BlockTutorial - Naming it the same as the class means we're making a constructor (int i, int j) - This is the information that we created earlier when we used (blockID, 0). This means the constructor is using two integers and naming them i and j. super - this means we are passing the information on to the superclass, which is Block, because that's what we extended in this class. This might be confusing, just read more java tutorials :). (i, j, Material.wood); - This is passing the integers i and j that we took from our mod class and passing them to block, we're also passing Material.wood, because I want this to break faster with an axe. Next you're going to want to add a Forge method for getting the texture file for this block. public String getTextureFile() {     return "/Mic'sMods/CrossbowMod/gui/Crossbow.png"; }

Note: You cannot change the first line of this method, as it is overriding (replacing) the forge method. This is an example of what I would return for my Crossbow Mod. This will be the location of your texture file INSIDE the minecraft.jar. You will obviously change this to whatever you want, but if (when you create your textures) this isn't the place where the texture is, it won't load it. Also, make sure you have the .png in the quotation marks. To add a block or item to the new creative interface, we can add the following line into the block's constructor: public BlockTutorial(int i, int j) {     super(i, j, Material.wood);     this.setCreativeTab(CreativeTabs.tabDeco); }




this.setCreativeTab - This is a method inside the Block class; it sets the creative tab that the item/block appears on in the game. We will want to create a method back in the base mod file that will do everything we ask it when the mod loads. To do this, first add a new method and then add the "@Init" annotation on the line above like so: @Init public void loadMod(FMLInitializationEvent event) { }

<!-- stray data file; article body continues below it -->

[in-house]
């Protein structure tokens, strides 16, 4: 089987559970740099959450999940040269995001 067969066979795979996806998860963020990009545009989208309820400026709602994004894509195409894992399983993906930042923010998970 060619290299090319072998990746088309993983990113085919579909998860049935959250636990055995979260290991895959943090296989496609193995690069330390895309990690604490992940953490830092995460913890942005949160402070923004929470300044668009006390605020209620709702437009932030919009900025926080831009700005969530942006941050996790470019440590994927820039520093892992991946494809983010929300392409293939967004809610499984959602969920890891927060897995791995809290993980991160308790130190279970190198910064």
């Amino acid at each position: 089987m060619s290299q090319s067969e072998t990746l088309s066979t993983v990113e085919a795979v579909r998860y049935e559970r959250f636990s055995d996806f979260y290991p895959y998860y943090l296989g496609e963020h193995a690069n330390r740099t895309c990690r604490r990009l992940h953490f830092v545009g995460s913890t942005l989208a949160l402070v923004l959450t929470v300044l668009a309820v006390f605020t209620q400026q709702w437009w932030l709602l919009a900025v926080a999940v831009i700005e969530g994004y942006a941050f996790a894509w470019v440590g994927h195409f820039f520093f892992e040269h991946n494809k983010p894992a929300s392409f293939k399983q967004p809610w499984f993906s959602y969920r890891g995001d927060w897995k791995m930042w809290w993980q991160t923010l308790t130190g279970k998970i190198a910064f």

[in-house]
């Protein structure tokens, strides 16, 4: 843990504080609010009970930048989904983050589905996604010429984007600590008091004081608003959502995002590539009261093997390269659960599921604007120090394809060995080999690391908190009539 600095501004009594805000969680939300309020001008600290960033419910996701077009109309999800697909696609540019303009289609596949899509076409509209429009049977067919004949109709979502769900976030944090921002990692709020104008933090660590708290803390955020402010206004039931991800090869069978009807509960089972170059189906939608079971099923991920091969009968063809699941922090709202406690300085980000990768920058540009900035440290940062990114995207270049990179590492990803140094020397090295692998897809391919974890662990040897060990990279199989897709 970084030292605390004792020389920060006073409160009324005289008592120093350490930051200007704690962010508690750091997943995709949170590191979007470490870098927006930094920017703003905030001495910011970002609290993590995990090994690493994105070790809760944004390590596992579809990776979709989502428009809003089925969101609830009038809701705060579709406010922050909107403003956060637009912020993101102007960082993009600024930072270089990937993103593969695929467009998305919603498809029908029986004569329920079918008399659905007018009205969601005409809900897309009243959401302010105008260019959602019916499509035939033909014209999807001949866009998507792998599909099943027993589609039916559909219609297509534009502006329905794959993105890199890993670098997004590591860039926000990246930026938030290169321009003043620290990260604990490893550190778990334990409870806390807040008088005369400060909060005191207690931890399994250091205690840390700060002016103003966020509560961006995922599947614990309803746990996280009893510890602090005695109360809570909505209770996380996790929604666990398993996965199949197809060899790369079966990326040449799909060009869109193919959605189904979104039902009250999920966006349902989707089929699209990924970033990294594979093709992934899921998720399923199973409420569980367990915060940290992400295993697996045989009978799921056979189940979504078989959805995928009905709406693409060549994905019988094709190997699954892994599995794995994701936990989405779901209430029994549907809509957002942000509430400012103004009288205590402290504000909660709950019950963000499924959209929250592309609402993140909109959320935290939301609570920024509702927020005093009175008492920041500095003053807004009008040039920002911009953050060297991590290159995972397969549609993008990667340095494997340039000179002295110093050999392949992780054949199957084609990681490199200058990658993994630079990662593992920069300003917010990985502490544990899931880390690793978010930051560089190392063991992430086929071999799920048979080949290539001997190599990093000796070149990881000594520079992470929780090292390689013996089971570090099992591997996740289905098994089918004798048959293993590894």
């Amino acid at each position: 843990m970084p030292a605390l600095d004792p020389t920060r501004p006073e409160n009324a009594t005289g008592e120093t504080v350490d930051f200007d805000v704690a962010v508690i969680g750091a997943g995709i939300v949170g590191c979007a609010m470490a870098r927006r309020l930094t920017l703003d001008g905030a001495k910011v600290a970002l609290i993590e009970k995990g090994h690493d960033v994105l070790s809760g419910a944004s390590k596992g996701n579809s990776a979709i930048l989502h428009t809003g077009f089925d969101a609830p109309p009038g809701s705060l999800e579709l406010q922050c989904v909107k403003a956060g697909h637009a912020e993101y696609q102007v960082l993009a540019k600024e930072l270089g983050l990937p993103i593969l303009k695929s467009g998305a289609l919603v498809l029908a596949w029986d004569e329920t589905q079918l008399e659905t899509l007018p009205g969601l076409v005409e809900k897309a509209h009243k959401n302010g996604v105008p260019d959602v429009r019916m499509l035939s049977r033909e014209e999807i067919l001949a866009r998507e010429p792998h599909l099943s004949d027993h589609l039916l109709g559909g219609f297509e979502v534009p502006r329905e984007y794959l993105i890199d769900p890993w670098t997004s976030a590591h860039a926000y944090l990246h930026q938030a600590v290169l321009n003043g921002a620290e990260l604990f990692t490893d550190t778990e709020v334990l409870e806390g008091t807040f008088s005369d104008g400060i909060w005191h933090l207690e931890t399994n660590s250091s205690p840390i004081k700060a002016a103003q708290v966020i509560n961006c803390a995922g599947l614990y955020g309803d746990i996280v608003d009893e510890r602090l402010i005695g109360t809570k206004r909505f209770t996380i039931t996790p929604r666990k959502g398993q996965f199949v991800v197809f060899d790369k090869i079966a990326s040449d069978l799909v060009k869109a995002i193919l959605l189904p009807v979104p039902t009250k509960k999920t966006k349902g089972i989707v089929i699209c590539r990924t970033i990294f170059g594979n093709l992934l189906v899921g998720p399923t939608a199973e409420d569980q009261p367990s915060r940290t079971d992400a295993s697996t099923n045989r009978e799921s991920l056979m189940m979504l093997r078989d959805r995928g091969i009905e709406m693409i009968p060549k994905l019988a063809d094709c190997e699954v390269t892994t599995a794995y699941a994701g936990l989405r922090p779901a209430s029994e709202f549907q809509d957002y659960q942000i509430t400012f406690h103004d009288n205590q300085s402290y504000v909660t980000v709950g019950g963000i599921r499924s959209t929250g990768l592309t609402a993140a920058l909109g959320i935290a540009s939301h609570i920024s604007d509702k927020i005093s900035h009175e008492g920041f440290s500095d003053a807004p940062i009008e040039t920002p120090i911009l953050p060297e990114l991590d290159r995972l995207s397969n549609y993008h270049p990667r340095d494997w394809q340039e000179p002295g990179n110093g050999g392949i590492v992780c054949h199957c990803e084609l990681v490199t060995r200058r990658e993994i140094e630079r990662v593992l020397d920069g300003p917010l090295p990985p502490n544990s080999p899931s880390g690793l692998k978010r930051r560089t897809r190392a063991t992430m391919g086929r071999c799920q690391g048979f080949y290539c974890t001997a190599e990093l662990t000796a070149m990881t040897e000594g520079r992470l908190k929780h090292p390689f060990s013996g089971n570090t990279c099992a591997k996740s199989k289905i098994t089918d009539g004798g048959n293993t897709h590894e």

@Init - Telling forge modloader to run this when Minecraft is being loaded. loadMod - The method name, you can name this whatever you like. Now, the last part of coding this block, we need to go back to the base file and invoke (basically, use) the method to register this as a new block and add the name. In the loadMod method (or whatever you named it) add: GameRegistry.registerBlock(yourFirstBlock); LanguageRegistry.instance().addNameForObject(yourFirstBlock, "en_US", "Woohoo! My first Block :D");



GameRegistry.registerBlock - This is the method you are invoking (yourFirstBlock) - This is the block you are registering. You must provide the block instance that you created earlier. LanguageRegistry.instance().addNameForObject - Invoking another method, this time it is adding a name. (yourFirstBlock, "en_US", "Woohoo! My first Block :D"); - Here, you are providing the block instance that you want to add a name to, and then a String containing the block name. This is usually where you would put "Redstone Lamp" or "Diamond Ore", but this time we're just going to add our own fun name. Now start up minecraft by clicking the little greed "Run" button in the top of eclipse, start a new creative world, and look for your new Block! Give yourself a pat on the back, you added your first block to minecraft! It might be ugly and not seem like much, but it's your first step into modding and you did it! :D